Sunday, February 04, 2024

David Menconi's "Oh, Didn't They Ramble," the movie

Featured at My Book, The Movie: Oh, Didn't They Ramble: Rounder Records and the Transformation of American Roots Music by David Menconi.

The entry begins:
You might not think the history of an independent folk and bluegrass label is the stuff of compelling big-screen drama. But the Rounder Records story in Oh, Didn’t They Ramble, is the rare exception.

Rounder founders Ken Irwin, Marian Leighton Levy and Bill Nowlin met in college in the 1960s, when they’d march in anti-war protests, hop freight trains and hitchhike to folk festivals. Their adventurous idealism carried over to the label they started in 1970 as an “anti-profit collective” dedicated to preserving American folk music.

That sense of mission served Rounder well as it grew into an operation distributing hundreds of other like-minded labels while releasing literally thousands of albums on the Rounder imprint. But it also created tension after the unexpected commercial success of George Thorogood, which inspired the employees to unionize -- a move the founders contested despite their philosophical leanings.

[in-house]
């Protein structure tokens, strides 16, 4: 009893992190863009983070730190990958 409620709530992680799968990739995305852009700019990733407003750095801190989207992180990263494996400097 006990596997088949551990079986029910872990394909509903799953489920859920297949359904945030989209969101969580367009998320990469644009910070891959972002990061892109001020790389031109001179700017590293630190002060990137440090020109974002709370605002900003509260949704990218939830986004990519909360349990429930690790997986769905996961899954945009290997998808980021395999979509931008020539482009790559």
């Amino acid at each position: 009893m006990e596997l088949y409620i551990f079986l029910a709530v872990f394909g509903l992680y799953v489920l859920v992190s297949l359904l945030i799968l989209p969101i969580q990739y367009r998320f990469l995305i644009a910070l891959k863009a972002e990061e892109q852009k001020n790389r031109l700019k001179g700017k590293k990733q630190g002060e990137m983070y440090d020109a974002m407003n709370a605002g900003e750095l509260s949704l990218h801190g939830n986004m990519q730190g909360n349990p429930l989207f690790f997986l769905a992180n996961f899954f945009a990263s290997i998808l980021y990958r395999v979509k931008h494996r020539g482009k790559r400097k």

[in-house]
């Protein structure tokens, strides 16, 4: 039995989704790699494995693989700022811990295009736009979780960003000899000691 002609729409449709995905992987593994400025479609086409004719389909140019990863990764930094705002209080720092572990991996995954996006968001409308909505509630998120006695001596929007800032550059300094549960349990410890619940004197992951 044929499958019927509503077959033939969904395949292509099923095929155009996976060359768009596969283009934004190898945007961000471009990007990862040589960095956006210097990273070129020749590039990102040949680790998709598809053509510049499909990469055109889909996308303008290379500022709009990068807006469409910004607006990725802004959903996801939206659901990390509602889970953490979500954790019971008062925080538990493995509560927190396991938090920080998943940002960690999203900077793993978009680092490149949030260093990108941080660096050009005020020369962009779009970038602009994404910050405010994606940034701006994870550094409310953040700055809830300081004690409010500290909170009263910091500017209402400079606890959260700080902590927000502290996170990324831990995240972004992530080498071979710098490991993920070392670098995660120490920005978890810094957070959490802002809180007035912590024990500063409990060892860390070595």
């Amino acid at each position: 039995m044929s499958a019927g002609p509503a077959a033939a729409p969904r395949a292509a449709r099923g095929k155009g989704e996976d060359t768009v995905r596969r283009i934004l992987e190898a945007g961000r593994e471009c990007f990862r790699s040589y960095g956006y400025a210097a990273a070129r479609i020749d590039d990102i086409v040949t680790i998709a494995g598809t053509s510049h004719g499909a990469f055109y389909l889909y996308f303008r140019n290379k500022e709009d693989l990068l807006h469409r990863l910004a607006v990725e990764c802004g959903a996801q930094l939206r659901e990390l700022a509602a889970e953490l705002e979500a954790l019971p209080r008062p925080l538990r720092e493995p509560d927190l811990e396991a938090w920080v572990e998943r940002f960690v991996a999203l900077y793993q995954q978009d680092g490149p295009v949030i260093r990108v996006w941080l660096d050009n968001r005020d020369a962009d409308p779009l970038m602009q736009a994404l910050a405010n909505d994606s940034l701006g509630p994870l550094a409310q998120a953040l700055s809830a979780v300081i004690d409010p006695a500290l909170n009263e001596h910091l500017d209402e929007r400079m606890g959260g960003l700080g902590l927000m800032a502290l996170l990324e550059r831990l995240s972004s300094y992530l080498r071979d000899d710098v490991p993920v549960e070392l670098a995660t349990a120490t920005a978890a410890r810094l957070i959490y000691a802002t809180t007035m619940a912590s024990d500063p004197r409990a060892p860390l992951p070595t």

Rounder has had other improbable successes, most notably Alison Krauss’ multi-platinum superstardom. And yet the label’s bread, butter, heart and soul remains smaller-scale Rounder records by journeyman folk singers or banjo players whose albums might sell a few thousand or even a few hundred copies, primarily at festival merch tables.

While Rounder has always been about the music, its story’s main cast is the three founders, who turned out to have perfectly complementary skills for running a record company in the late 20th century. That, plus good ears and some lucky breaks, is why Rounder has prospered for so long.

So, who to cast?

Marian Leighton Levy – Sophisticated and well-read despite an impoverished upbringing in rural Maine, she had the title of “president” at Rounder because there weren’t any female record-company presidents in the 1970s. During the founders’ 40-year era, before Rounder's sale to Concord Music Group, Leighton Levy was the label’s spokesperson and public face – “the conscience of Rounder,” in Irwin’s estimation.

One could picture Emma Stone conveying her passionate enthusiasm for learning. But I would go with Florence Pugh, whose...[read on]
Visit the author’s blog.

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My Book, The Movie: Oh, Didn't They Ramble.

--Marshal Zeringue